Abstract: This paper investigates the behavioural effects of competitive, social and image incentives on men’s and women’s allocation of effort in a multitask environment. Specifically, using two real-effort laboratory tasks, we investigate how competitive prizes, social value generation and public awards affect effort allocation decisions between the tasks. We find that all three types of incentives significantly focus effort allocation towards the task they are applied in, but the effect varies significantly between men and women. The highest effort distortion lies with competitive incentives, which is due to the effort allocation decision of men. Women exert similar amount of effort across the three incentive conditions, with slightly lower effort levels in the social-image incentivized tasks. Our results inform how and why genders differences may persist in competitive workplaces.
    Keywords: Incentives, Gender Differences, Multitasking, Experiments
    JEL: C91 C92
    Date: 2018–09–19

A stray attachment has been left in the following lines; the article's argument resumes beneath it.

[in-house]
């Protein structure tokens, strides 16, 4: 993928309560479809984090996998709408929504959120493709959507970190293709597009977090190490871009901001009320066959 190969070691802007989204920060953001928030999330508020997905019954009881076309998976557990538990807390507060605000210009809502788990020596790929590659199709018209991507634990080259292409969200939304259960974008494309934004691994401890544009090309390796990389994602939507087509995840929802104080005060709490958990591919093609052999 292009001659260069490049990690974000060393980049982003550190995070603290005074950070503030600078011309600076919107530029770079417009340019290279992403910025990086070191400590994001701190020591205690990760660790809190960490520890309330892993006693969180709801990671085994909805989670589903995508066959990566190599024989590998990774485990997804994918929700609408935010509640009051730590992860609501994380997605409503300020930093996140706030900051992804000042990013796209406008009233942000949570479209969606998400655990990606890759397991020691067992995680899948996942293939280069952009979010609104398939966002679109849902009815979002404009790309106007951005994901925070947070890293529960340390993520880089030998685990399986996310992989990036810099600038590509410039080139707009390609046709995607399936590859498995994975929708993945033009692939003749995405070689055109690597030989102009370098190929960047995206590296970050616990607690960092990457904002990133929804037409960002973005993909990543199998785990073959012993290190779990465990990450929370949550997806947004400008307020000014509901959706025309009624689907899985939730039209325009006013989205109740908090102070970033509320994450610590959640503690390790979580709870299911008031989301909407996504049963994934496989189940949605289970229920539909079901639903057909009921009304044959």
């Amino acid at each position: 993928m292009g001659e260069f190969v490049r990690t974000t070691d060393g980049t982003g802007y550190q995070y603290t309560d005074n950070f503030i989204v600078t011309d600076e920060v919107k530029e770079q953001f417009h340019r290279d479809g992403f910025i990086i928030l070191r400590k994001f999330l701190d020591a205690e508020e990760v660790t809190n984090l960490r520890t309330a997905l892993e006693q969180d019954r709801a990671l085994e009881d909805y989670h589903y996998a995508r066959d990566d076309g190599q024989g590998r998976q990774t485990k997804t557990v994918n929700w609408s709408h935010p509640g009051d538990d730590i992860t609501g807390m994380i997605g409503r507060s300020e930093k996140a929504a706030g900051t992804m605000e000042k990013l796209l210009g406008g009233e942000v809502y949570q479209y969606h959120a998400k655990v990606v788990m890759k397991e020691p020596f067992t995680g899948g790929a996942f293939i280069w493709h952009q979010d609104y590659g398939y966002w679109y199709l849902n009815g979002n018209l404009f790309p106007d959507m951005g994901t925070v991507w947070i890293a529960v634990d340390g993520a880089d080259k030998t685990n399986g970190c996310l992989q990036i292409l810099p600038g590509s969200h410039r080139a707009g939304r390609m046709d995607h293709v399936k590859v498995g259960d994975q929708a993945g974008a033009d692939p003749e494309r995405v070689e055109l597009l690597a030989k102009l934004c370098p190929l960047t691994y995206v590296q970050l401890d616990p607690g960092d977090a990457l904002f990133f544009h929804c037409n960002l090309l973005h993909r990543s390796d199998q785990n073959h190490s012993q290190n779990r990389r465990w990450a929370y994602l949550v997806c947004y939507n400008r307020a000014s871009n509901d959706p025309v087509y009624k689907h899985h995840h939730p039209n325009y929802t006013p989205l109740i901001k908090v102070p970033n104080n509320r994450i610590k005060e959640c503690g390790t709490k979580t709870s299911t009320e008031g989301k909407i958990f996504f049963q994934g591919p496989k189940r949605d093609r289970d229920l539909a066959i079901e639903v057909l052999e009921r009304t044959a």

7. By: Artz, Benjamin (University of Wisconsin, Oshkosh); Goodall, Amanda H. (Cass Business School); Oswald, Andrew J. (University of Warwick)
    Abstract: Bosses play an important role in workplaces. Yet little is currently known about a foundational question. Are the right people promoted to be managers, team leaders, and supervisors? Gallup data and the famous Peter Principle both suggest that incompetent bosses are likely to be all around us. This paper's results uncover a different, and more nuanced, conclusion. By taking data on 35 nations, the paper provides the first statistically representative international estimates of the extent to which employees have 'bad bosses'. Using a simple, and arguably natural, measure, the paper calculates that approximately 13% of Europe's workers have a bad boss. These bosses are most common in the Transport sector and large organizations. The paper discusses its methodology, performs validation checks, and reviews other data and implications.
    Keywords: job satisfaction, leadership, bosses, well-being
    JEL: J28 I31 M54
    Date: 2018–09